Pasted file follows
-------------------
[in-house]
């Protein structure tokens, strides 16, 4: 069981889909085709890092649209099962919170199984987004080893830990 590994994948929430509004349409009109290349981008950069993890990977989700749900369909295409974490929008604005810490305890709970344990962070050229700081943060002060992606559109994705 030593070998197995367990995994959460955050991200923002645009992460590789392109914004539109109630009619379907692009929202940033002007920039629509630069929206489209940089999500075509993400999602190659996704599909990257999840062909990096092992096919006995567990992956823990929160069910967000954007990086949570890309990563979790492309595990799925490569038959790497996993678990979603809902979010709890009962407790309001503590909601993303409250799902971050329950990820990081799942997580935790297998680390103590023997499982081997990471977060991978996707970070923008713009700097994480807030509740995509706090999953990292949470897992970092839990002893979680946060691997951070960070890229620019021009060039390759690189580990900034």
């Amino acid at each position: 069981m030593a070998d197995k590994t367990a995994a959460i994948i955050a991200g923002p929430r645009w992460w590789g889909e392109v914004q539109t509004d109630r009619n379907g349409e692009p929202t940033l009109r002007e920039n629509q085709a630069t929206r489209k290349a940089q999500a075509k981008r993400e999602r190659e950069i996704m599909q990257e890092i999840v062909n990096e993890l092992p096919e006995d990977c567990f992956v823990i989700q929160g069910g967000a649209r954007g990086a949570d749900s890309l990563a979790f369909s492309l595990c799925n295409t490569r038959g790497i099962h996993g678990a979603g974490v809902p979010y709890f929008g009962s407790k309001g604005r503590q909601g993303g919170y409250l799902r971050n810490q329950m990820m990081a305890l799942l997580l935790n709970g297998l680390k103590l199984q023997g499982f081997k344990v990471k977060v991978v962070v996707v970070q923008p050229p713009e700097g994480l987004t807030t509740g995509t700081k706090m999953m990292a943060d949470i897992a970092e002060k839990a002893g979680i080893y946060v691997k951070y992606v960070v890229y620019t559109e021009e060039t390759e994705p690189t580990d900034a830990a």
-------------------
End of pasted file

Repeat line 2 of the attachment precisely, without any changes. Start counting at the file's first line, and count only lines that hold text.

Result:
């Protein structure tokens, strides 16, 4: 069981889909085709890092649209099962919170199984987004080893830990 590994994948929430509004349409009109290349981008950069993890990977989700749900369909295409974490929008604005810490305890709970344990962070050229700081943060002060992606559109994705 030593070998197995367990995994959460955050991200923002645009992460590789392109914004539109109630009619379907692009929202940033002007920039629509630069929206489209940089999500075509993400999602190659996704599909990257999840062909990096092992096919006995567990992956823990929160069910967000954007990086949570890309990563979790492309595990799925490569038959790497996993678990979603809902979010709890009962407790309001503590909601993303409250799902971050329950990820990081799942997580935790297998680390103590023997499982081997990471977060991978996707970070923008713009700097994480807030509740995509706090999953990292949470897992970092839990002893979680946060691997951070960070890229620019021009060039390759690189580990900034």